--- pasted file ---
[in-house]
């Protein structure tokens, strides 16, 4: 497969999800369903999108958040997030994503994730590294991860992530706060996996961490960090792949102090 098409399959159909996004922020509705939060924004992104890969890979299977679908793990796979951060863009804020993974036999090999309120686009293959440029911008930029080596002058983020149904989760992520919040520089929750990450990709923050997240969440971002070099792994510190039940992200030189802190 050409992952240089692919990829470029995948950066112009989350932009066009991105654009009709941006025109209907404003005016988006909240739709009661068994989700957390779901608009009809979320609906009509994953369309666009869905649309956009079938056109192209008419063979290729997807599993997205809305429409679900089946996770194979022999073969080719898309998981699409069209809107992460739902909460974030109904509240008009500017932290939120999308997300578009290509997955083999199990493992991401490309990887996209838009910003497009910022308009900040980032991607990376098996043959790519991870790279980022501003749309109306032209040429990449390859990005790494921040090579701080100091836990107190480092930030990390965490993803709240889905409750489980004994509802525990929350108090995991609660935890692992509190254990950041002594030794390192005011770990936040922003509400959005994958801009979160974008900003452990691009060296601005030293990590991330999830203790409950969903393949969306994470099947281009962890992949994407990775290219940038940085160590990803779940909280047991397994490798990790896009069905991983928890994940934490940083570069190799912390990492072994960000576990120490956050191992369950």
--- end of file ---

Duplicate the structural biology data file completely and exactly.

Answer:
[in-house]
């Protein structure tokens, strides 16, 4: 497969999800369903999108958040997030994503994730590294991860992530706060996996961490960090792949102090 098409399959159909996004922020509705939060924004992104890969890979299977679908793990796979951060863009804020993974036999090999309120686009293959440029911008930029080596002058983020149904989760992520919040520089929750990450990709923050997240969440971002070099792994510190039940992200030189802190 050409992952240089692919990829470029995948950066112009989350932009066009991105654009009709941006025109209907404003005016988006909240739709009661068994989700957390779901608009009809979320609906009509994953369309666009869905649309956009079938056109192209008419063979290729997807599993997205809305429409679900089946996770194979022999073969080719898309998981699409069209809107992460739902909460974030109904509240008009500017932290939120999308997300578009290509997955083999199990493992991401490309990887996209838009910003497009910022308009900040980032991607990376098996043959790519991870790279980022501003749309109306032209040429990449390859990005790494921040090579701080100091836990107190480092930030990390965490993803709240889905409750489980004994509802525990929350108090995991609660935890692992509190254990950041002594030794390192005011770990936040922003509400959005994958801009979160974008900003452990691009060296601005030293990590991330999830203790409950969903393949969306994470099947281009962890992949994407990775290219940038940085160590990803779940909280047991397994490798990790896009069905991983928890994940934490940083570069190799912390990492072994960000576990120490956050191992369950």